3) Jigen Ryu teaches a form called Empi (flying swallow) which could explain why this name was later applied to the kata Wansu. The style also had a notable “ancestor” called Jion which could account for the kata of that name.
Matsumura came to be called the “restorer” of Shuri Te and in the mid 1800s he began to teach some very notable students who were largely comprised of his fellow Shuri Castle employees.
In the 1840s and 1850s, Shuri Te and Tomari Te took another notable turn as another two Chinese masters visited Okinawa.
The first was Ason, who taught a highly unusual form known as Naifanchin (later Naihanchi and Tekki). This form was adopted into Shuri Te and became a key form of Toshu Jutsu in the capital. Just like Sanchin was the cornerstone of Naha Te, Naihanchi was an important fundamental form in Shuri.
Ason taught his Naihanchi form to: Bushi Matsumura, Kitoku Sakayama, Gushi and Tomoyori.
The second was Anan (also called Chinto) in 1854 who may have been Vietnamese of Southern Chinese descent and a practitioner of an old White Crane style. Matsumura met Anan in Tomari and this gave rise to a new Tomari Te. Anan’s students included Kosaku Matsumora and Oyadomari who were also disciples of two Shuri Te masters, Kishin Teruya (1804-1864) and Giko Uku (1800-1850).
The Shuri style and the Tomari style were very closely linked and included some of the same forms. Headed by the likes of Matsumura (Shuri) and Matsumora (Tomari), these forms included, in approximate order of study:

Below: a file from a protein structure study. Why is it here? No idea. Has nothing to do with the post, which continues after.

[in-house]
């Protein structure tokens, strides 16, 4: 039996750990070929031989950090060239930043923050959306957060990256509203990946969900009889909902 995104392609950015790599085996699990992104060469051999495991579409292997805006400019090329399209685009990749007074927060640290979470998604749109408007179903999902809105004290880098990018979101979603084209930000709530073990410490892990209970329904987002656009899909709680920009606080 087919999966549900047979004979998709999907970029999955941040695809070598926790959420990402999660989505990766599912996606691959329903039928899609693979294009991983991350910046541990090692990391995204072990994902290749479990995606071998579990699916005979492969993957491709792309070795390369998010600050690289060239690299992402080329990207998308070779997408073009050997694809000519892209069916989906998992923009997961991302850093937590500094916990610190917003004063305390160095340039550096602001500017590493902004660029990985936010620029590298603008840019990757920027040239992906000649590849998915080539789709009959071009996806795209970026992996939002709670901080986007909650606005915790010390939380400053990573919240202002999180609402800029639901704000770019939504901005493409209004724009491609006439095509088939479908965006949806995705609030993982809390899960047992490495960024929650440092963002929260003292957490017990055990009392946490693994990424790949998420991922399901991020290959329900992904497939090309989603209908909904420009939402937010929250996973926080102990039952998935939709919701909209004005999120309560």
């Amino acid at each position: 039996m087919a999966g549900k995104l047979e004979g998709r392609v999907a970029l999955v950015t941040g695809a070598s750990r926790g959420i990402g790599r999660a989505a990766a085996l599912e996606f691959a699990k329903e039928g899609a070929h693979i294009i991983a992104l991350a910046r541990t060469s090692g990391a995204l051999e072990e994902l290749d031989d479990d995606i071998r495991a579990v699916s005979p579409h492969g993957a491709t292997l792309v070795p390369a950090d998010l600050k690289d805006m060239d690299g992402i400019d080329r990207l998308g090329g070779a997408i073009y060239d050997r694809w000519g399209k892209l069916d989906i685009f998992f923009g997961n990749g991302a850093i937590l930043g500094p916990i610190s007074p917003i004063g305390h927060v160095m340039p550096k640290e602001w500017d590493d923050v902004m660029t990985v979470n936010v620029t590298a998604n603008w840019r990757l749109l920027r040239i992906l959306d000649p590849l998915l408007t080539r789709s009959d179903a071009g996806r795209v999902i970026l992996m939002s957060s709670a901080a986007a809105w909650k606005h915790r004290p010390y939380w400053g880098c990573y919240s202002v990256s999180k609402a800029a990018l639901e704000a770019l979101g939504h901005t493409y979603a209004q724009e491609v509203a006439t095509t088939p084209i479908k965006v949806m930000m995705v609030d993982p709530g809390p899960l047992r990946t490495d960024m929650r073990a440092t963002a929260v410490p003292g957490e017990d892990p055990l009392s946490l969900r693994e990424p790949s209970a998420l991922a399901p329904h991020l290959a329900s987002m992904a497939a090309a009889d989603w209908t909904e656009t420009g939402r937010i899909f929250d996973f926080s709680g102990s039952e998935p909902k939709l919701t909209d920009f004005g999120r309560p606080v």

1) Naihanchi (Tekki 1-3)
2) Channan (Pinan/Heian 1-2)
3) Passai and Passai Gwa (Bassai Dai and Sho)
4) Jutte and Jion
5) Chinto (Gankaku)
6) Seishan (Hangetsu)
7) Kushanku (Kanku Dai)
8) Useishi (Gojushiho)
Matsumura’s students included Kosaku Matsumora, Yasutsune Itosu (more on him later), Yasutsune Azato, Chotoku Kyan, Choki Motobu, Seisho Aragaki, and later Kentsu Yabu, Gichin Funakoshi and apparently Matsumura’s grandson Nabe Matsumura.
Of these, one of the shining lights was Aragaki Seisho, who had journied to China himself and trained at the same place at Matsumura and Kojo (which historians sometimes call the Kojo Dojo). Aragaki’s coach was Wai Shin Xian, a Hsing-I and White Crane stylist who taught him a number of forms.
Aragaki’s repertoire included:
3) Niseishi (24 steps) related to the Shotokan form Nijushiho and the Goju form Sanseiru
5) Wankan (Matsukaze) – possibly a corruption of the name Wai Shin Xian
6) Unsu related to the Goju form Shisochin
In 1867, Aragaki led a public demonstration of Karate and Kobudo. This was the first public demo of Karate in the world, in which Kata, Kumite and Kobudo were demonstrated as an artform and a way of life.
The running order of the event was:
- Tinbei and Rochin (shield and straight sword) by Maesato Peichin
- Tesshaku (iron ruler or Sai) and Bo by Maesato and Aragaki
- Seisan by Aragaki
- Bojutsu and Toshu Jutsu by Maesato and Aragaki (unarmed vs staff)
- Chishaukiun (Shisochin? or perhaps Preying Mantis) kata by Aragaki
- Tinbei and Bojutsu (shield vs staff) by Tomimura Pechin and Aragaki
- Tesshaku (Sai) by Maesato
- Kou Shu (Kou as in Ku in Kumite, Shu as in Toshu) Maesato and Aragaki in two man sets
- Shabo (wheel staff) by Shusai Ikemi Yagusuku (maybe Nunchaku?)
- Suparinmpei by Tomimura
- Kogusuku Peichin reading poetry and playing the Biwa lute
After this event, Karate came to be seen not as something private, not any more as just a way to protect oneself, but as a way of improving oneself.
Bushi Matsumura himself wrote: “Maturity promotes harmony and that a master of the martial arts should stay away from violence, deal well with people, be self-confident, keep peace with people and become financially stable.”